Oklahoma City University | International Students Skip to content

International Students

Finding employment can be difficult for anyone, regardless of citizenship status. There are are employers who are willing to hire foreign nationals, but it takes time, preparation and research for a successful search.


Know how to market yourself

  • U.S. employers look for candidates that have clear career goals and the ability to articulate their skills and experiences.
  • Research institutions carefully prior to speaking with a recruiter and applying for positions

Resume and Cover Letters

  • American resumes and cover letters are formatted differently than international resumes. Meet with a Career Advisor to refine your documents.
  • Market your bilingual abilities as an asset
  • Introduce employers to foreign companies and schools by providing a frame of reference: MIT of Turkey, the Nigerian version of McDonald's, One of the top five universities in China, etc.
  • Emphasize strong English skills on the resume. "Translated written and spoken English on a daily basis for two years."
  • Ensure that writing skills are up to American standards by taking courses that include writing.
  • Check for grammatical and spelling errors as well as awkward use of language.
  • Create and update your LinkedIn profile
  • U.S. Resume should not include:
    • Personal Photograph
    • Date of Birth
    • Marital Status
    • Social Security Number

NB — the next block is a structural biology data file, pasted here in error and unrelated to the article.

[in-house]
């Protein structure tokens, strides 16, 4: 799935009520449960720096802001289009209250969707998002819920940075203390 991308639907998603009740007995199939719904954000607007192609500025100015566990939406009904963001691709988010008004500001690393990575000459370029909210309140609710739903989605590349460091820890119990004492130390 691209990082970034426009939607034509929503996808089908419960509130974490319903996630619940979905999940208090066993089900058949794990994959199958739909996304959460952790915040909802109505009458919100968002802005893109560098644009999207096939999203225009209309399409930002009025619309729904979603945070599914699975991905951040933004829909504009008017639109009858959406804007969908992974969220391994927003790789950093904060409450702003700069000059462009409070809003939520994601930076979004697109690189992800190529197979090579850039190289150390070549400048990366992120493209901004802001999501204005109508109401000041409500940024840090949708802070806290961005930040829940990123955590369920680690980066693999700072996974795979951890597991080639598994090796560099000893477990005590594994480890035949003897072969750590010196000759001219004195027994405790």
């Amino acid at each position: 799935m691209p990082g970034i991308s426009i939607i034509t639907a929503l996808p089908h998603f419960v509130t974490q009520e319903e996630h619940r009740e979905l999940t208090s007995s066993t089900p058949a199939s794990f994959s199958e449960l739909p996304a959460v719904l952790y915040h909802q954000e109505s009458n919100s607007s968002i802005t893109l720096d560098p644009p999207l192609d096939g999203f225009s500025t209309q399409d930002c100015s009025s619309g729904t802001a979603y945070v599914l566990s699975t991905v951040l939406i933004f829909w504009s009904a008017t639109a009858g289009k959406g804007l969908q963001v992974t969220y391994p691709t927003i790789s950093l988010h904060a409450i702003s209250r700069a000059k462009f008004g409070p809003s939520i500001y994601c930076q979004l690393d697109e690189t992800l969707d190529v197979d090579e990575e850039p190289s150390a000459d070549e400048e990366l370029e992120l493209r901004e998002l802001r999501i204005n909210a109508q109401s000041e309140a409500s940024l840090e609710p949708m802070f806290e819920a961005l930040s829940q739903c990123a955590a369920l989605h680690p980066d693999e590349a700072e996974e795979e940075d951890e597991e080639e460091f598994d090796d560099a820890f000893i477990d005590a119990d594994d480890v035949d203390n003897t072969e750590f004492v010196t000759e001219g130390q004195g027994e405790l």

• Residency Status
    • Salary Expectations

Enhance your English Proficiency

  • Join diverse student organizations and attend activities on campus
  • Participate in a mock interview with Career Services
  • Seek out opportunities and English-speaking friends to enhance your skills and cultural knowledge
  • Speak up in class, talk with faculty- practice makes perfect!


  • Direct eye contact and a firm handshake are expected
  • Interviewees should not display a subservient demeanor, but approach the interview with confidence and professionalism.
  • Be knowledgeable about the sponsorship process. Employers are less likely to approach this, if the process seems to difficult. Be your own best advocate!

An employer MAY NOT ask:

  • What is your visa type, nationality, and place of birth? or, Of which country are you a citizen?
  • What is your native language? or, What language do you most often speak?

An employer MAY ask:

  • Are you legally authorized to work in the United States? or, Will you now or in the future require sponsorship for an employment visa?
  • Which languages do you read, speak or write? (provided that foreign language skills are job-related)

On-campus employment requires no special permits or visas. International students may work a maximum of 20 hours/week on-campus. All on-campus jobs are listed through OCUWorks, the online job and internship database. All students must create an account using their university email address to access the system.

Practical Training offers students who have studied in the U.S. on F-1 visas the opportunity to work for up to twelve months in a field related to your studies. As a foreign national you cannot work for the U.S. federal government, for most other U.S. state and local government entities, or for private employers who receive government contracts. Avoid companies dependent upon contracts from the U.S. Department of Defense.

If you hope to remain in the U.S. for longer than the period of your Practical Training, it is especially important to plan ahead with the campus office of International Students. For reasons beyond your control, an employer must sponsor you for an H-1 visa, and thus you will impose more paperwork on an employer than will a U.S. citizen or permanent resident.

Back to Top